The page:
Informatics and Society
The New Challenges
AUTHOR: Gonzalez-Manet, Enrique
PUBLISHER: Greenwood Publishing Group, Incorporated
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In this book, Cuban scholar, journalist and author Gonzalez-Manet demystifies the information age. With his unique vision on technology, global politics, and social change, he provides readers with a critical analysis of new communications technologies and their largely unavoidable consequences. Whether the dazzling array of high-tech hardware and software are to benefit humanity or serve the needs of transnational corporations depends upon the social character of their application and the adoption of coherent policies concerning communications, culture and education. The author forcefully argues that much of the Third World lacks such policies and the results are devastating. Among other areas of exploration, he outlines the major characteristics of informatics in an age of global markets and transnational networks and, in the process, reflects on the politics of data flows, cultural integrity, and national sovereignty. Special attention is paid to the impact of computers on teaching and learning, as well as related trends in worldwide publishing. Several chapters focus specifically on Cuba's policies with regard to new communications technologies such as video and trends in Cuban film. This book builds on the author's previous work, expands the scope of reflection, and provides the reader with a lucid Third World perspective enriched by the urgency of the analysis and the substantial documentation of the argument.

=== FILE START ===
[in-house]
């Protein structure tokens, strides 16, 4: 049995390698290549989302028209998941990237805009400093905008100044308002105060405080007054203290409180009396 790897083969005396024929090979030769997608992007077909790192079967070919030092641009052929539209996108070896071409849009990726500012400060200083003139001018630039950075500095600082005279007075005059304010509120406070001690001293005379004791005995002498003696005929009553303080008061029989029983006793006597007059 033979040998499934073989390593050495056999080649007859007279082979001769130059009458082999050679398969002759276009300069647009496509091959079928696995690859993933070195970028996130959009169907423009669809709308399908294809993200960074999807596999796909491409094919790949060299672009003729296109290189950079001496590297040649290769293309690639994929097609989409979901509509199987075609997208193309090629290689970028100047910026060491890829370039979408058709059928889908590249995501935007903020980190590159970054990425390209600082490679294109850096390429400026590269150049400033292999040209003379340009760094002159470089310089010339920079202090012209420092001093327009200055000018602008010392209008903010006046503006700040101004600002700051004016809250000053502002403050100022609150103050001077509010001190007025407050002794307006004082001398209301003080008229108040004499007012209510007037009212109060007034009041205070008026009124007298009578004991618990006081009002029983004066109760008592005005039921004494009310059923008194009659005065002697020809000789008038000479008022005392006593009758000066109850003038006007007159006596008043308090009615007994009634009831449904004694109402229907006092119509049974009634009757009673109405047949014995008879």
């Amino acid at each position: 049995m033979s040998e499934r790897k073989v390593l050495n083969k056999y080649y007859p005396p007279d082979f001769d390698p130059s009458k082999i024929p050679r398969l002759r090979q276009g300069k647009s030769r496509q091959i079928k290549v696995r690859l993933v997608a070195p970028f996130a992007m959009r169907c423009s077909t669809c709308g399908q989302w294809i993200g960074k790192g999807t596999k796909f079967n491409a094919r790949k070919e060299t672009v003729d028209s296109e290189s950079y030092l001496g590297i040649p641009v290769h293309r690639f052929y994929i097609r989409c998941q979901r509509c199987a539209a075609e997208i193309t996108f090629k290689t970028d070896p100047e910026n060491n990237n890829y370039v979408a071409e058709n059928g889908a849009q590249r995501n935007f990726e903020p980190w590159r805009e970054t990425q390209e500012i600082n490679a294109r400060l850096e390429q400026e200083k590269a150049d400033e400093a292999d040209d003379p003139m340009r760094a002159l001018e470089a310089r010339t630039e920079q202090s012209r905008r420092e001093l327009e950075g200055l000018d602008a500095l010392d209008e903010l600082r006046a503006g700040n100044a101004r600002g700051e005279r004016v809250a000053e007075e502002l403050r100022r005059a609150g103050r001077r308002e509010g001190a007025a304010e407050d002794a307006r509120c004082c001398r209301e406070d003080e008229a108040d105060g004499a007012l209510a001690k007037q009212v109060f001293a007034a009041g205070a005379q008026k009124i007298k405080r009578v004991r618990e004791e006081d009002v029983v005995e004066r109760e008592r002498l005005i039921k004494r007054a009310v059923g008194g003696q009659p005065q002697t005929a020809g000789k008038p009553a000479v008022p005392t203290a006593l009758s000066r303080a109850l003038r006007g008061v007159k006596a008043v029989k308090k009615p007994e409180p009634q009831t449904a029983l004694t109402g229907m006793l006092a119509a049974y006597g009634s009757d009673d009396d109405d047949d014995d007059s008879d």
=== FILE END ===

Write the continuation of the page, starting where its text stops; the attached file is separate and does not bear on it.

PUBLICATION DATE: 1/1/1992
CATEGORY: Social Science